he did not receive notice of a subsequent order denying
reconsideration because it was not sent to his proper
address. (Compl. 5; Exhibit H, ECF No. 1-9).
February 23, 2011, the properties were sold at a foreclosure
sale. (Compl. 5). Myers claims that, at the time of that
sale, the property at 5800 Emory Road was still encumbered by
the deed of trust that had been assigned to CFG, and the
individual who purchased the properties at the foreclosure
sale was not a bona fide purchaser.
state docket reveals that Myers has filed several
unsuccessful motions in the foreclosure action seeking to
alter or amend judgment. On April 8, 2016, the Court of
Special Appeals of Maryland affirmed the judgment of the
Circuit Court of Baltimore County. On May 26, 2016, the Court
of Appeals of Maryland denied Myers' certiorari request.
the “well-pleaded complaint” rule, the facts
showing the existence of subject matter jurisdiction
“must be affirmatively alleged in the complaint.”
Pinkley, Inc. v. City of Frederick, 191
F.3d 394, 399 (4th Cir.1999) (citing McNutt v. Gen'l
Motors Acceptance Corp., 298 U.S. 178 (1936)). “A
court is to presume, therefore, that a case lies
outside its limited jurisdiction unless and until
jurisdiction has been shown to be proper.” United
States v. Poole, 531 F.3d 263, 274 (4th Cir. 2008)
(citing Kokkonen v. Guardian Life Ins. Co. of Am.,
511 U.S. 375, 377 (1994)). Moreover, the “burden of
establishing subject matter jurisdiction is on . . . the
party asserting jurisdiction.” Robb Evans &
Assocs., LLC v. Holibaugh, 609 F.3d 359, 362 (4th Cir.
2010); see Hertz v. Friend, 599 U.S. 77, 96 (2010).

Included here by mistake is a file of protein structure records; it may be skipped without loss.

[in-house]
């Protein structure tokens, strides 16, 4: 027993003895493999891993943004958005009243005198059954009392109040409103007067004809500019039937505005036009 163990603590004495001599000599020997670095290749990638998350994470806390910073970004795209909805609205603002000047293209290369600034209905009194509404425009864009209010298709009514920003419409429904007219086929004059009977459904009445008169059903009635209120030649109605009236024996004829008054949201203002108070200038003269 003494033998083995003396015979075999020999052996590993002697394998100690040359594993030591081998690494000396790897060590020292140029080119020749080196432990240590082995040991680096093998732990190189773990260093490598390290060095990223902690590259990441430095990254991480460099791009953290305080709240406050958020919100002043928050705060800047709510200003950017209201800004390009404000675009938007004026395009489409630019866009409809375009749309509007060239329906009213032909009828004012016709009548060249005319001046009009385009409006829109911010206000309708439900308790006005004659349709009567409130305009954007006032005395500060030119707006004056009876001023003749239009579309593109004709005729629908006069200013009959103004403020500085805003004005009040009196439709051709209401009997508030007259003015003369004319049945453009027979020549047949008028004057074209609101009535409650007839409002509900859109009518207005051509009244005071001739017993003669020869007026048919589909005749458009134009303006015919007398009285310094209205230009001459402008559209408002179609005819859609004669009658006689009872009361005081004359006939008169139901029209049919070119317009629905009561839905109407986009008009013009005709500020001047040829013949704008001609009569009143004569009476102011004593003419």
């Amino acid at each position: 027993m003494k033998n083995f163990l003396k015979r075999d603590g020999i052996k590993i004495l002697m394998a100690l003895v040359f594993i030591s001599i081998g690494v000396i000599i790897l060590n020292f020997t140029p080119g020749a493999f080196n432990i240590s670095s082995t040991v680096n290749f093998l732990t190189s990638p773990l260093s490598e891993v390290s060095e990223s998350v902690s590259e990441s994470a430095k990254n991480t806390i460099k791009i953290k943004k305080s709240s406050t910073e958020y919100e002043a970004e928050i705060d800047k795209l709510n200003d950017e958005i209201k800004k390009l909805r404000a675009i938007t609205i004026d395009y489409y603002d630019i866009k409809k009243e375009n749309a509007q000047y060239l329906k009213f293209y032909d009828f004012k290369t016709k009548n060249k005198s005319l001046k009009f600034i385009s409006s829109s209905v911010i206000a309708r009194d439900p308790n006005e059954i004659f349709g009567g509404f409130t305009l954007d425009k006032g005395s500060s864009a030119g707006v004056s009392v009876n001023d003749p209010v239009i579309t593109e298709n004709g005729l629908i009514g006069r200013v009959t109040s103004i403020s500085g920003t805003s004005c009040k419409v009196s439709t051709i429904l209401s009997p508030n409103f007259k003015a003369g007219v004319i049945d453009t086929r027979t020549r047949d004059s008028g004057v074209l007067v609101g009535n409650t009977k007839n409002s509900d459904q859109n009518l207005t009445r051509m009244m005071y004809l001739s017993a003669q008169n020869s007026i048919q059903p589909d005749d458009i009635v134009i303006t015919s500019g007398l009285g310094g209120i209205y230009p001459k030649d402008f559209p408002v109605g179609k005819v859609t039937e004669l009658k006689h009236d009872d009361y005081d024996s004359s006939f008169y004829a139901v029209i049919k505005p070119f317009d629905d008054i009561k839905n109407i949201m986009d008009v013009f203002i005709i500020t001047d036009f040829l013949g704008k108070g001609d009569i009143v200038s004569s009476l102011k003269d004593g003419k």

to Myers, this case presents a federal question, for two
reasons. First, he claims his federal due process rights were
violated because an order, issued by the United States
Bankruptcy Court for the District of Maryland on February 14,
2011, that denied his motion to reconsider dismissal of his
voluntary bankruptcy petition was sent to the wrong address.
Second, jurisdiction is proper because the case concerns
“wrongful foreclosure, ” the plaintiff claims.
This second basis for jurisdiction appears to relate to the
plaintiff's contention that the foreclosure sale was held
in violation of an automatic stay. (See compl. 1, 3,
actions brought under state law generally do not give rise to
a federal question and are not a sufficient basis for subject
matter jurisdiction. See McNeely v. Moab Tiara Cherokee
Kituwah Nation Chief, 2008 WL 4166328 (W.D. N.C 2008)
(nothing in “simple foreclosure action of real property
. . . suggests the presence of a federal question”).
Where the essence of a complaint concerns a foreclosure
action, this may remain true even if the plaintiff asserts a
due process violation. See Smith v. Nationstar Mortgage,
LLC, 2015 WL 9581802, at *4 (D. Md. Dec. 29, 2015)
(dismissing case challenging foreclosure proceeding for lack
of subject matter jurisdiction despite due process claim);
El v. Holland, 2012 WL 2394830, at *1-2 (W.D. N.C.
June 25, 2012) (same, where plaintiff claimed wrongful
eviction without due process). The alleged due process
violation here is insufficient to establish jurisdiction.
Cf. Bell v. Hood, 327 U.S. 678, 682-3 (1946) (noting
a suit ...